[FPSPACE] Space X launch failure details released

Peter Pesavento pjp961 at svol.net
Fri Jul 24 18:13:03 EDT 2015



JULY 20, 2015



On June 28, 2015, following a nominal liftoff, Falcon 9 experienced an
overpressure event in the upper stage liquid oxygen tank approximately 139
seconds into flight, resulting in loss of mission. This summary represents
an initial assessment, but further investigation may reveal more over time.

Prior to the mishap, the first stage of the vehicle, including all nine
Merlin 1D engines, operated nominally; the first stage actually continued to
power through the overpressure event on the second stage for several seconds
following the mishap.  In addition, the Dragon spacecraft not only survived
the second stage event, but also continued to communicate until the vehicle
dropped below the horizon and out of range.

SpaceX has led the investigation efforts with oversight from the FAA and
participation from NASA and the U.S. Air Force.  Review of the flight data
proved challenging both because of the volume of data -over 3,000 telemetry
channels as well as video and physical debris-and because the key events
happened very quickly. 

>From the first indication of an issue to loss of all telemetry was just
0.893 seconds.  Over the last few weeks, engineering teams have spent
thousands of hours going through the painstaking process of matching up data
across rocket systems down to the millisecond to understand that final 0.893
seconds prior to loss of telemetry.

At this time, the investigation remains ongoing, as SpaceX and the
investigation team continue analyzing  significant amounts of data and
conducting additional testing that must be completed in order to fully
validate these conclusions.  However,  given the currently available data,
we believe we have identified a potential cause.

Preliminary analysis suggests the overpressure event in the upper stage
liquid oxygen tank was initiated by a flawed piece of support hardware (a
"strut") inside the second stage.  Several hundred struts fly on every
Falcon 9 vehicle, with a cumulative flight history of several thousand. The
strut that we believe failed was designed and material certified to handle
10,000 lbs of force, but failed at 2,000 lbs, a five-fold difference.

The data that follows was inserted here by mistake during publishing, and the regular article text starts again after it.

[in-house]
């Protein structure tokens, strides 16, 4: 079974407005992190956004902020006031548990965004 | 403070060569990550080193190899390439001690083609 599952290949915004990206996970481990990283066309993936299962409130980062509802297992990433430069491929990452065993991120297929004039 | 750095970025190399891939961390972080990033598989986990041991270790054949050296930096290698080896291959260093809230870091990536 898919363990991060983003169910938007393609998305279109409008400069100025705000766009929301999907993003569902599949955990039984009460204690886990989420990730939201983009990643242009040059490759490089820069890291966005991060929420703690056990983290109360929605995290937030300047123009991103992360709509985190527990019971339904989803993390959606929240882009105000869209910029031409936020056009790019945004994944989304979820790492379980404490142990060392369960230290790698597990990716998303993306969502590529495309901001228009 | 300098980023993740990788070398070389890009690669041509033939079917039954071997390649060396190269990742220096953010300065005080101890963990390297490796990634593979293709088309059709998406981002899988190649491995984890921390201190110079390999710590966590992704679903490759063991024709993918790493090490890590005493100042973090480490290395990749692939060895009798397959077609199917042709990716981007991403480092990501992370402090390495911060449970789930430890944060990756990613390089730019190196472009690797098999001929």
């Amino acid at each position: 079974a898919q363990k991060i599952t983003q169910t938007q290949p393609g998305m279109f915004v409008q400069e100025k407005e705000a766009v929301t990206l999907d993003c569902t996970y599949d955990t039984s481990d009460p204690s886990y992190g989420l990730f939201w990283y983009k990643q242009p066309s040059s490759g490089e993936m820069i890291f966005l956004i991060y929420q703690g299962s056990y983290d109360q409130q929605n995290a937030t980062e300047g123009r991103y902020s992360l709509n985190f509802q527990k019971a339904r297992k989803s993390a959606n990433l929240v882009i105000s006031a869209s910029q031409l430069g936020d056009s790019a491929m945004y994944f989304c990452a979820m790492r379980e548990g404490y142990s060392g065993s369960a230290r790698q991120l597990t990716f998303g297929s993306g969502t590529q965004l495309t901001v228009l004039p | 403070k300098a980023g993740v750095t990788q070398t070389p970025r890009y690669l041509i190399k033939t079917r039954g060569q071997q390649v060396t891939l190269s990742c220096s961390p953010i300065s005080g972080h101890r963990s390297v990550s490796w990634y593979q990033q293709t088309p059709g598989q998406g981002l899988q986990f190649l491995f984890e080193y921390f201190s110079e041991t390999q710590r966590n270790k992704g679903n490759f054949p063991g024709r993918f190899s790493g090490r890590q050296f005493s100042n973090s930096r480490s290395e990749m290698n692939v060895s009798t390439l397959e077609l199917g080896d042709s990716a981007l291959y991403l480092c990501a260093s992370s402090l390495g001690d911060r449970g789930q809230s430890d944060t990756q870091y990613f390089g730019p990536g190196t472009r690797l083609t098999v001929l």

Detailed close-out photos of stage construction show no visible flaws or
damage of any kind.

In the case of the CRS-7 mission, it appears that one of these supporting
pieces inside the second stage failed approximately 138 seconds into flight.
The pressurization system itself was performing nominally, but with the
failure of this strut, the helium system integrity was breached.  This
caused a high pressure event inside the second stage within less than one
second and the stage was no longer able to maintain its structural

Despite the fact that these struts have been used on all previous Falcon 9
flights and are certified to withstand well beyond the expected loads during
flight, SpaceX will no longer use these particular struts for flight
applications.  In addition, SpaceX will implement additional hardware
quality audits throughout the vehicle to further ensure all parts received
perform as expected per their certification documentation.

As noted above, these conclusions are preliminary.  Our investigation is
ongoing until we exonerate all other aspects of the vehicle, but at this
time, we expect to return to flight this fall and fly all the customers we
intended to fly in 2015 by end of year.  

While the CRS-7 loss is regrettable, this review process invariably will, in
the end, yield a safer and more reliable launch vehicle for all of our
customers, including NASA, the United States Air Force, and commercial
purchasers of launch services.  Critically, the vehicle will be even safer
as we begin to carry U.S. astronauts to the International Space Station in



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